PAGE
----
The production of fine surface finishes in the cavity does not come with the technological improvements of the EDM sinker unless an electrode material of higher quality is used.
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Figure 1. Four materials being supplied to the industry as a high quality electrode material. Figures courtesy of Poco Graphite, An Entegris Company.
A common belief in the moldmaking industry is that a lower quality electrode material can be used to produce superior surface finishes if a high quality EDM machine is used. While the technologies of the newer generation EDM sinkers have allowed the EDMer to become more proficient in the application, this technology only goes so far when it comes to producing fine surface finishes economically with low quality electrode materials. True, improved EDM sinker technologies have the ability to monitor the condition of the EDM process and make adjustments to run more efficiently. However, these changes are generally limited to optimization in the roughing stage or to eliminate arcing in the EDM cavity. Often, the production of fine surface finishes in the cavity does not come with the technological improvements of the EDM sinker unless an electrode material of higher quality is used.
The current business environment in which we are operating requires shorter cycle times and reduced production costs. For many of the applications in the market today—specifically medical and aerospace—meeting the demands of the business environment is not congruent to trying to save a few dollars on the electrode material. Since the primary element in producing a quality mold is time, this is the facet of the application that must be considered when determining the profitability of the job. As time increases, profitability is reduced. Therefore, trying to achieve a fine surface finish with a lower quality material is like trying to run a NASCAR race with low octane fuel. It just isn’t a wise choice.
In general, the material characteristics of the electrode play a much larger role in achieving a fine surface finish than one might think. When we think of fine finishes, we may envision something similar to a glossy finish that reflects light very easily.
Conversely, in today’s mold design a fine finish means more than a surface that has been polished. Many of the molds that are currently being produced require a textured finish that must be consistent throughout the cavity. In light of this, any variation of the texture within the cavity stipulates that the finish be retextured through additional EDM processes, acid etching and so forth. These actions require additional time and increased costs—therefore limiting the profitability of the application.
With a high quality electrode material, the surface finish of the cavity is one area where opportunity exists for savings of time and costs while still producing a quality mold. A high quality electrode material can be thought of as a material of small particle size and having a consistent microstructure and uniformity between the particle size and porosity.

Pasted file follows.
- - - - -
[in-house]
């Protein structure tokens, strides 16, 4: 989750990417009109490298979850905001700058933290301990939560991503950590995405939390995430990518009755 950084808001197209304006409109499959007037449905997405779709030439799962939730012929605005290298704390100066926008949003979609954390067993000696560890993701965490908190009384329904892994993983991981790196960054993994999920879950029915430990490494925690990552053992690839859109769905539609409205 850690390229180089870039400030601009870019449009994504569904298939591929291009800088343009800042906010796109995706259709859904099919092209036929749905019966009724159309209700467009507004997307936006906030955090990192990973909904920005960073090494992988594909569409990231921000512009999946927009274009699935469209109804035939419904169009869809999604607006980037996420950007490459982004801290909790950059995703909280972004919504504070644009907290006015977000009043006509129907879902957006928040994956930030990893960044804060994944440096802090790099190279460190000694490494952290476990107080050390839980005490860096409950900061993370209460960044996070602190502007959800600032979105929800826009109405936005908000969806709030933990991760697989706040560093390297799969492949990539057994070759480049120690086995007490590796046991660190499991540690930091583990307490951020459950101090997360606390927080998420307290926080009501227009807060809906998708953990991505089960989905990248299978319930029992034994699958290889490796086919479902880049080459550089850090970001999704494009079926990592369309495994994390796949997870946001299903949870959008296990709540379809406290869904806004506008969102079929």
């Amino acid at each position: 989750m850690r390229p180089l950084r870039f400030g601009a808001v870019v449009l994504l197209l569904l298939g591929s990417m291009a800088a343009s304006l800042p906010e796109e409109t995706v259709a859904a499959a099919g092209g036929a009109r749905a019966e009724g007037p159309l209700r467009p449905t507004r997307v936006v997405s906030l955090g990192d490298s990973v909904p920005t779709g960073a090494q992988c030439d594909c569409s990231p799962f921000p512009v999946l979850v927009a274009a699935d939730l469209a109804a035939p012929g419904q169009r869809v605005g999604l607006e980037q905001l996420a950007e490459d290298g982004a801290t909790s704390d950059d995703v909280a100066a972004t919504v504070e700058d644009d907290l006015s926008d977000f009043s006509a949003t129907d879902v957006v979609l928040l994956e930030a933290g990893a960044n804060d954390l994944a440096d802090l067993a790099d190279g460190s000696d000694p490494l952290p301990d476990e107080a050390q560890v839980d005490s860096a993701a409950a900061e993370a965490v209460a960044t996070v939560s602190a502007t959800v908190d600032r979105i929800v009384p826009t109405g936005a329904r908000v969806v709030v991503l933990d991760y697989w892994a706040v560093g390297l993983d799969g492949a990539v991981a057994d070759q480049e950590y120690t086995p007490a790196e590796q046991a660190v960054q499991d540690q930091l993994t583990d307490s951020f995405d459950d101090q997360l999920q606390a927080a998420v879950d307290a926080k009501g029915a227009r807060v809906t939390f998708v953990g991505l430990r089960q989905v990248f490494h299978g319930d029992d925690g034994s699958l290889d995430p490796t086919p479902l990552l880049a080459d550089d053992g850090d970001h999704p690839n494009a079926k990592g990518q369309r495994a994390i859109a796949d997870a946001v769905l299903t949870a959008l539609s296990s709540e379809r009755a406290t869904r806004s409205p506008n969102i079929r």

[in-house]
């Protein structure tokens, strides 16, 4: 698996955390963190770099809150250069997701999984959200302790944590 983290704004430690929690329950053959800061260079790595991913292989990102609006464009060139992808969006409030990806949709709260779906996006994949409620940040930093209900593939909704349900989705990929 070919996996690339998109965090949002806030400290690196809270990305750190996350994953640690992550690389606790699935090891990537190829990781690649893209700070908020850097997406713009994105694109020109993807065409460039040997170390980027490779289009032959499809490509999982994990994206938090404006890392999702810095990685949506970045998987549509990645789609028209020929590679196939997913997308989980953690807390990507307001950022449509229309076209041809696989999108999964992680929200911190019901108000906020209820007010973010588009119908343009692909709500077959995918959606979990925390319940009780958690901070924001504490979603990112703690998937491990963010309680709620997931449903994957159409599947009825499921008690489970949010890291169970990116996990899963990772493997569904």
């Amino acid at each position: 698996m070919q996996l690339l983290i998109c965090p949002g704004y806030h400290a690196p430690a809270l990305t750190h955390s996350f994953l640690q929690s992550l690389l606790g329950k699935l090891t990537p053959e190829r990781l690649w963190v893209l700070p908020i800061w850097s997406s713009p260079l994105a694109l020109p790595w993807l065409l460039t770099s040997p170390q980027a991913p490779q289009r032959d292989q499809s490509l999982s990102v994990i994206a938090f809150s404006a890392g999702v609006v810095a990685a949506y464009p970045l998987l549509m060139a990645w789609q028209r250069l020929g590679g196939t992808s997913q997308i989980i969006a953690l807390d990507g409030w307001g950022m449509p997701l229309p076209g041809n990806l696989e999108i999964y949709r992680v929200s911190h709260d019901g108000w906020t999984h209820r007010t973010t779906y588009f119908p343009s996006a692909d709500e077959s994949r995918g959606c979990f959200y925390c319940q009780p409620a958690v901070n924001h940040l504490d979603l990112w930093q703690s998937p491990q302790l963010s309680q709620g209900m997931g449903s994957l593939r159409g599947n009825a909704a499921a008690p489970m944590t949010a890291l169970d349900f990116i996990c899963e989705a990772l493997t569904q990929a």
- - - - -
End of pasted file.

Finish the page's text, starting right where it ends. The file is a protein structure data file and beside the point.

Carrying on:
For example, Figure 1 illustrates four materials being supplied to the industry as a high quality electrode material. While the material characteristics may be perceived as a quality material by the manufacturer, the surface finishes obtained from these materials will vary significantly under the same EDM parameters.
As previously stated, the microstructure of the electrode material plays a vital role in the ability to achieve a quality EDM finish in the cavity. As the EDM cavity is a replication of the microstructure of the electrode, the ability to obtain fine surface finishes is limited with materials of inconsistent structures. If a low- to mid-quality electrode material is used in a textured cavity, there is an increased risk that the texture will be uneven. Also, since various components of the mold are often outsourced to different companies, this increases the potential that the textured finish will be mismatched.
If this occurs, the most common means to rectify the situation is to acid etch the cavity. In the etching process, the EDM finish must first be removed; therefore, allowing the etching to take place. This creates another issue in itself as sufficient stock must remain in the cavity for the etching process. If inadequate amounts of stock remain in the cavity, the etching depth will be limited and may not provide satisfactory results. Therefore, this increases the importance of getting the job done with the right combination of electrode material and machine parameters.
You may ask, “Why does the electrode material make a difference in producing a fine finish?” Well, to answer this question let’s refer to Figure 1 and examine the structure of the materials illustrated. These photomicrographs are all enlarged at 100 times. In this illustration, the lighter areas are graphite particles with the darker areas being porosity within the structure. In determining a quality microstructure, the material should have consistent uniformity between the areas of particles and porosity. As can be seen in this illustration, although all samples are classified as an Ultrafine material (5µ or less particle size) there is extreme inconsistencies in the structure from one sample to another or even within some of the samples themselves. This inconsistency is what causes difficulties in obtaining fine surface finishes.